Turkish President Tayyip Erdogan addresses during an attempted coup in Istanbul, Turkey July16, 2016. REUTERS/Huseyin Aldemir

BEIRUT, LEBANON (12:45 P.M.) – Turkish President Recep Tayyip Erdogan appears to be learning that even in the complex and inherently paranoid environment of international relations one fixed principal remains that can also be applied to basic relations between individuals – saying mean things makes you enemies and saying nice things makes you friends.

Almost two weeks ago, Erdogan – speaking before Turkish media – made a highly unexpected comment in regards to European relations, pronouncing that ‘I always say this: We are obliged to lessen the number of foes and increase the number of friends.’

Indeed, the Turkish president might have always said that, but in practice it seems that he is only now just learning – after a 27 year career in various seats of public office – that the act of saying nice things is part of the obligation to reduce enemies and gain friends.

The statement came after most of 2017 witnessed Erdogan slander European leaders as fascists of their lack of interest in conducting their own nations’ internal affairs according to how he thought they should be conducted.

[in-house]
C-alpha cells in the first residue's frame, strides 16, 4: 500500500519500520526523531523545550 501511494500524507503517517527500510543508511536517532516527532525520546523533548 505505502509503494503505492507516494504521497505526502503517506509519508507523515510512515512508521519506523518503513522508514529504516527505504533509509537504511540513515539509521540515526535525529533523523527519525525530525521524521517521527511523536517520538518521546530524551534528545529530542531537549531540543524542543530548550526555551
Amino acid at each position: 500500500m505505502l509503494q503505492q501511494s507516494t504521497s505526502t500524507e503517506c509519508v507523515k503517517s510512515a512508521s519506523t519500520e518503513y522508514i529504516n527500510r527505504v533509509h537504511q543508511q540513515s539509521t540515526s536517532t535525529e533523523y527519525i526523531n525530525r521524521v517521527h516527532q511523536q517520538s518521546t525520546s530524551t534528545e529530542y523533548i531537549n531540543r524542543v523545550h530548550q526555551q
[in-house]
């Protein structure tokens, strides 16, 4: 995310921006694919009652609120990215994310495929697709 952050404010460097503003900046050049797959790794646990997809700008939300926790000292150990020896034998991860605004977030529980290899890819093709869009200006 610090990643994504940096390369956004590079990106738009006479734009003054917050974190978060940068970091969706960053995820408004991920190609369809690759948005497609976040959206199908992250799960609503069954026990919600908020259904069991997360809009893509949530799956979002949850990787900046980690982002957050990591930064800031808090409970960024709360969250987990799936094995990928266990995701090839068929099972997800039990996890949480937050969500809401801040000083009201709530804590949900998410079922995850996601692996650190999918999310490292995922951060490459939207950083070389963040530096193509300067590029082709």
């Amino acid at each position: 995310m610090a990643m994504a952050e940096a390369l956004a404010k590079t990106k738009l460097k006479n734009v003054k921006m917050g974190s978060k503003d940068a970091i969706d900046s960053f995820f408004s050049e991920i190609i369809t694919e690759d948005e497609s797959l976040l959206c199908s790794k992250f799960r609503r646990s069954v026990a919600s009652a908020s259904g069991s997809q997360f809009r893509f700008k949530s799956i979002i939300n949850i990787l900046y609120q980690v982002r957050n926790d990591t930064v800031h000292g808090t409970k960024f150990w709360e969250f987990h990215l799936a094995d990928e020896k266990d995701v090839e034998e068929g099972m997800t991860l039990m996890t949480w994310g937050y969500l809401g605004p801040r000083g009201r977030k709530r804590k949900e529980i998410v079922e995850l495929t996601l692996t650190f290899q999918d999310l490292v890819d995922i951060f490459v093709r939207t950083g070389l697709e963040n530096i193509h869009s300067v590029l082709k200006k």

As far as fair play in politics goes, there is nothing immoral with criticizing the leaderships of other nations (even over domestic matters), however it can make one very undesirable to be allies with when they mean things at the same time as asking for privileges – in Erdogan’s case, European Union membership.

Whether the Turkish president can retain the knowledge of this most crucial of lessons in regards to relations at any level (personal and professional, individual and international) – and possibly even develop further on the notion to include offering practical benefits in exchange for practical benefits – to aid Turkey’s long overdue re-rapprochement with Europe is yet to be seen.

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